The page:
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This report from the Pew Charitable Trusts highlights practices for state programs aimed at expanding broadband access to un- and underserved areas.Based on interviews with more than three hundred representatives of state broadband programs, Internet service providers, local governments, and broadband coalitions, the report identified five promising and mutually reinforcing practices: stakeholder outreach and engagement at both the state and local levels; a policy framework with well-defined goals that connects broadband to other policy priorities; planning and capacity building in support of broadband infrastructure projects; funding and operations through grant programs, with an emphasis on accountability and data collection; and program evaluation and evolution to ensure that lessons learned inform the next iteration of goals and activities. The study explores how nine states — California, Colorado, Maine, Minnesota, North Carolina, Tennessee, Virginia, West Virginia, and Wisconsin — have adapted and implemented different combinations of those practices to close gaps in broadband access.
In today's fast-paced and complex information environment, news consumers must make rapid-fire judgments about how to internalize news-related statements – statements that often come in snippets and through pathways that provide little context. A new Pew Research Center survey of 5,035 U.S. adults examines a basic step in that process: whether members of the public can recognize news as factual – something that's capable of being proved or disproved by objective evidence – or as an opinion that reflects the beliefs and values of whoever expressed it.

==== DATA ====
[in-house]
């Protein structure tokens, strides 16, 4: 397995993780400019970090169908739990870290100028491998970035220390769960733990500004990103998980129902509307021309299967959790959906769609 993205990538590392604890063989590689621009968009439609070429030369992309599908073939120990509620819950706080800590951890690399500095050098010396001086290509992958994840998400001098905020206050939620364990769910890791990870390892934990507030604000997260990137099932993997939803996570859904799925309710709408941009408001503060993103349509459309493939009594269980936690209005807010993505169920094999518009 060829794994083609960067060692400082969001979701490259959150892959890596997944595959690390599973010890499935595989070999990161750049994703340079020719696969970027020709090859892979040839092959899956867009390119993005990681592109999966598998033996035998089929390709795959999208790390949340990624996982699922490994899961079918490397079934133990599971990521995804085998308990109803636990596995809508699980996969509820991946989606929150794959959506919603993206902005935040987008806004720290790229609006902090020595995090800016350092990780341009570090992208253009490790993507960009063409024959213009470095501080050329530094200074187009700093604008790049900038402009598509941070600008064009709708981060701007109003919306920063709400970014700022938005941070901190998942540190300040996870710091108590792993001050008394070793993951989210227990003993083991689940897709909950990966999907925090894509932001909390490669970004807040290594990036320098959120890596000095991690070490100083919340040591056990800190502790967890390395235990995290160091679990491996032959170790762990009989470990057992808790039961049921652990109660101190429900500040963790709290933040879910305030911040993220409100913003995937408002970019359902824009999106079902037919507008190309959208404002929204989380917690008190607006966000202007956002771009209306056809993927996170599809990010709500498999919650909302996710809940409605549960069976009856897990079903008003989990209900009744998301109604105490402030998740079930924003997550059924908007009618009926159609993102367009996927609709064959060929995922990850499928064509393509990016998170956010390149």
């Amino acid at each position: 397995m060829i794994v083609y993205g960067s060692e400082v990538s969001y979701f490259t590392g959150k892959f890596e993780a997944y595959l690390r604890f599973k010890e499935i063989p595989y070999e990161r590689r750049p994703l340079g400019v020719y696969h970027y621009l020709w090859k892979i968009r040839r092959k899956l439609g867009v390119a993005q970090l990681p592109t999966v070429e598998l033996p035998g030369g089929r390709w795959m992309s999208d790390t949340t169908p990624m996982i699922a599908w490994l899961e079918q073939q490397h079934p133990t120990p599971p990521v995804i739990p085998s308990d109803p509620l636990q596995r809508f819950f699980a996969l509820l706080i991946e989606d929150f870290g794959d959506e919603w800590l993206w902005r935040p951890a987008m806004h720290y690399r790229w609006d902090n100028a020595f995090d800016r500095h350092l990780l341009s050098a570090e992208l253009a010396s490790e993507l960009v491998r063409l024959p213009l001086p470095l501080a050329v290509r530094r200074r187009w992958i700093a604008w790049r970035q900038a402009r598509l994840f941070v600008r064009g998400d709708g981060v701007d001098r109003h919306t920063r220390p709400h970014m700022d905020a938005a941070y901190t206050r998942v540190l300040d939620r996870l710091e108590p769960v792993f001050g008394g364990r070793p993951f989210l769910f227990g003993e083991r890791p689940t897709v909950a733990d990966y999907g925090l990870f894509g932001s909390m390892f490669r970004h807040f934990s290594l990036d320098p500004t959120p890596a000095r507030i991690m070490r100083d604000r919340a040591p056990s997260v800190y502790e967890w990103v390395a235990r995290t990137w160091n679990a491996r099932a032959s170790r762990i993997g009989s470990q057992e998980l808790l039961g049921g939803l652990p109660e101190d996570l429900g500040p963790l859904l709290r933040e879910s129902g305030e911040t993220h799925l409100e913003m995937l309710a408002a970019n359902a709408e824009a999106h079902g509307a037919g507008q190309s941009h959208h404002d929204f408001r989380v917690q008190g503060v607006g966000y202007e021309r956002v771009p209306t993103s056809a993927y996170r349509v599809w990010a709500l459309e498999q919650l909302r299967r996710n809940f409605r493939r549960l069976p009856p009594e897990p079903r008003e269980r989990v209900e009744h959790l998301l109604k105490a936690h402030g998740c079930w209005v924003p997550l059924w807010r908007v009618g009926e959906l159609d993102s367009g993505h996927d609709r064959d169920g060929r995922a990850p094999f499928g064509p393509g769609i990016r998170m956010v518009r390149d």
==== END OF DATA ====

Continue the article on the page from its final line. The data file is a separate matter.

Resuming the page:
According to a new Pew Research Center survey, 94% of Americans say they have heard about the current state of the relationship between the Trump administration and the news media. And what they've seen does not reassure them: Large majorities feel the relationship is unhealthy and that the ongoing tensions are impeding Americans' access to important political news. Moreover, both of these concerns are widely shared across nearly all demographic groups, including large majorities of both Democrats and Republicans.
The findings of this content analysis reveal that coverage by D.C.-based reporters stays more closely tethered to the institution and work of Congress than other reporting in the papers studied, usually with direct quotes from members of Congress. But there are also signs that these reporters are often Beltway-focused, with a tendency to keep the emphasis of the stories aimed at the government and in a way that does not tie the significance of the news back to the local community. But perhaps of more importance to the reader overall is that of all the coverage about federal government appearing in these papers, the portion that comes from D.C. based-reporters accounts for less than 10%. Instead, the greatest portion of federal government coverage by far comes from wire service stories.